Day 8 - Stockholm - Ericsson Globe - Vasa Museum

I woke up as our boat was nearing the port of Stockholm, walked over to our balcony window, and drew back the curtains for a look. WHAOOOO! Man, were we close to land! Like 50 feet away! What was our captain thinking, driving this boat so close I could practically see through this guy's window what he was watching on TV!


Made my way to the top deck upstairs, cup of coffee in hand, to see what was going on. Other passengers were on the bow, watching as Norwegian Star threaded its narrow way between the islands that lead to Stockholm.


Between the Baltic Sea and Stockholm are 24,000 beautiful low-lying islands, smoothed by glaciers and covered in trees, known as the Stockholm Archipelago. Traversing them to reach Stockholm was, at times, exquisitely picturesque!


And goooooood morning, Stockholm!


Just up the hill from where we were docked was this grand building, set in a beautiful location overlooking Stockholm's harbour entrance. Danvikshem is now used as a home for the care of the elderly. A few years back a foreign battle ship arrived in Stockholm for a official visit. The captain thought that this was the royal castle and gave the order to give a grand cannon salute just outside. The poor elderly people got quite a shock.


Off in the distance, a church on a hill, striking in its simplicity.


Our tour guide met us, as we began our day of seeing Stockholm.


Our bus stopped at a promontory, overlooking the city, for some great views.


Amusement park, on the water.



Next stop, the Ericsson Globe, formerly the Stockholm Globe Arena, currently the largest hemispherical building in the world, at 361' in diameter. It serves as the national indoor arena of Sweden, primarily used for ice hockey and musical performances.


Skyview is an exterior inclined elevator which transport passengers onto the top of the arena. It has two spherical gondolas, each able to accommodate up to 16 passengers, which travel along parallel tracks on the exterior of the south side of the globe. It provides virtually unobstructed views over Stockholm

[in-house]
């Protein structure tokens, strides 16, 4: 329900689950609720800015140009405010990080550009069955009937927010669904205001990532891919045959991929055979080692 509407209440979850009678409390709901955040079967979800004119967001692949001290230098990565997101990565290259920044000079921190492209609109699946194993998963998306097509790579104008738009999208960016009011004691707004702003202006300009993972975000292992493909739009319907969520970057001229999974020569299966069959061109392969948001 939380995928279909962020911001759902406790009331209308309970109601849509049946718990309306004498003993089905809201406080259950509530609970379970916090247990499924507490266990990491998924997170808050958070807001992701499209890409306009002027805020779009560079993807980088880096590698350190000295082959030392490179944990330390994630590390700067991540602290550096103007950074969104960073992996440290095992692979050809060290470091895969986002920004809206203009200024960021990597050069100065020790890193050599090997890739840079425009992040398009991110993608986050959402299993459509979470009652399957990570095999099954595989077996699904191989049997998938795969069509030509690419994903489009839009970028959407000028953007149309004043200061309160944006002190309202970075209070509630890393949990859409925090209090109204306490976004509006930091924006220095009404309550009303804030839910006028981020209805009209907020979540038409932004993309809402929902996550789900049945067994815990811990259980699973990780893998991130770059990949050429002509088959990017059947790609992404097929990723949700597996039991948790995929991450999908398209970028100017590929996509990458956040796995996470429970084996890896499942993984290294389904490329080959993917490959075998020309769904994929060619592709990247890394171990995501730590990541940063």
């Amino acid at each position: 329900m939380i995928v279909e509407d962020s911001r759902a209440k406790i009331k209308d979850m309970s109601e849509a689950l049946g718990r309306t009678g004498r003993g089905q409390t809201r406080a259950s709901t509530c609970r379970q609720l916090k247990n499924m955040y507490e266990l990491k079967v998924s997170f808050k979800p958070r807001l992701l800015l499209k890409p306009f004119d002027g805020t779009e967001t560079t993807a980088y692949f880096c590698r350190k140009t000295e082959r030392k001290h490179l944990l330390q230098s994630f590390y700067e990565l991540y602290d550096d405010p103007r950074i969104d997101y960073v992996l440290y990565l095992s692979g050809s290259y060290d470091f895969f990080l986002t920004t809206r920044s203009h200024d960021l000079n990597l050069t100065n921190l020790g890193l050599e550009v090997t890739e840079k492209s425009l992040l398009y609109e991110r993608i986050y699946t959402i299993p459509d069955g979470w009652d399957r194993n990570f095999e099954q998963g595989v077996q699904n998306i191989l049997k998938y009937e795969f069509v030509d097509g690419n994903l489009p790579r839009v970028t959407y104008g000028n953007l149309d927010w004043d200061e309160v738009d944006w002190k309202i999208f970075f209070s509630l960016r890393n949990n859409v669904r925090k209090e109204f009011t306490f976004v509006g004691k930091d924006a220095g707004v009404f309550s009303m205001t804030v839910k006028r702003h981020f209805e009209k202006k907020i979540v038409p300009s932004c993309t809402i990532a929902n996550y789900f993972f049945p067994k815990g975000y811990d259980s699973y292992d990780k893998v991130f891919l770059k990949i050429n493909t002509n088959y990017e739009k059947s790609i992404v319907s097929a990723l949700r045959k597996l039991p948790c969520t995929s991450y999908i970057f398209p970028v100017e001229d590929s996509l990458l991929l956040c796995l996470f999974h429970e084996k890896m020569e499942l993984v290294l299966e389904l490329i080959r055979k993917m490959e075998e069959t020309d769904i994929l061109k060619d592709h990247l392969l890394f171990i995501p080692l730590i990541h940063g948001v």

As one glassed gondola goes up, the other comes down.


Arriving at the top of the Ericsson Dome. At a height of nearly 400 feet, Skyview offers a nearly unobstructed view of Stockholm and the surrounding area.


Celebrating the moment.


The view of the city.


Nearby apartments.


Our new friends and traveling buddies, Elwood and Chantay, share a laugh with Bill and Jim.


As we descend the other gondola comes up.


Leaving the Globe, we drove through Stockholm to the Nordic Museum to see the resurrected ship, the Vasa. Took some pics along the way.









The Royal Dramatic Theater is Sweden's national stage for "spoken drama," founded in 1788. Around one thousand shows are put on annually on the theater's eight running stages..


Our next stop, the Vasa Museum, which displays the only almost fully intact 17th century ship that has ever been salvaged, the 64-gun warship Vasa that sank on her maiden voyage in 1628.


The ship foundered and sank after sailing about 1,400 yards into her maiden voyage on 10 August 1628. After most of her valuable bronze cannons were salvaged in the 17th century, she was ultimately forgotten until she was located again in the late 1950s in a busy shipping lane just outside the Stockholm harbor.


The ship was built at the order of the King of Sweden, Gustavus Adolphus, as part of the military expansion he initiated in a war with Poland-Lithuania (1621–1629).


It was richly decorated as a symbol of the king's ambitions for Sweden and himself, and upon completion was one of the most powerfully armed vessels in the world.


It's fatal flaw was the addition of a second row of canons, which made the ship top heavy. The King was impatient to see her in action as the flagship of his reserve squadron, and the ship builders lacked the political courage to discuss the ship's structural problems frankly, or to have the maiden voyage postponed.


This replica show what the ship would have looked like, the pride of the Swedish navy, and the King.


The ship was ornately appointed, as shown in this replica.


Some of the carved figures that adorned the ship have been reconstructed and are on display.


The cold, briny sea water preserved the ship for hundreds of years, and it was treated and assembled as a popular museum in Stockholm.

See our afternoon Tour of Stockholm Old Town. Or return to the Main Menu to see something else.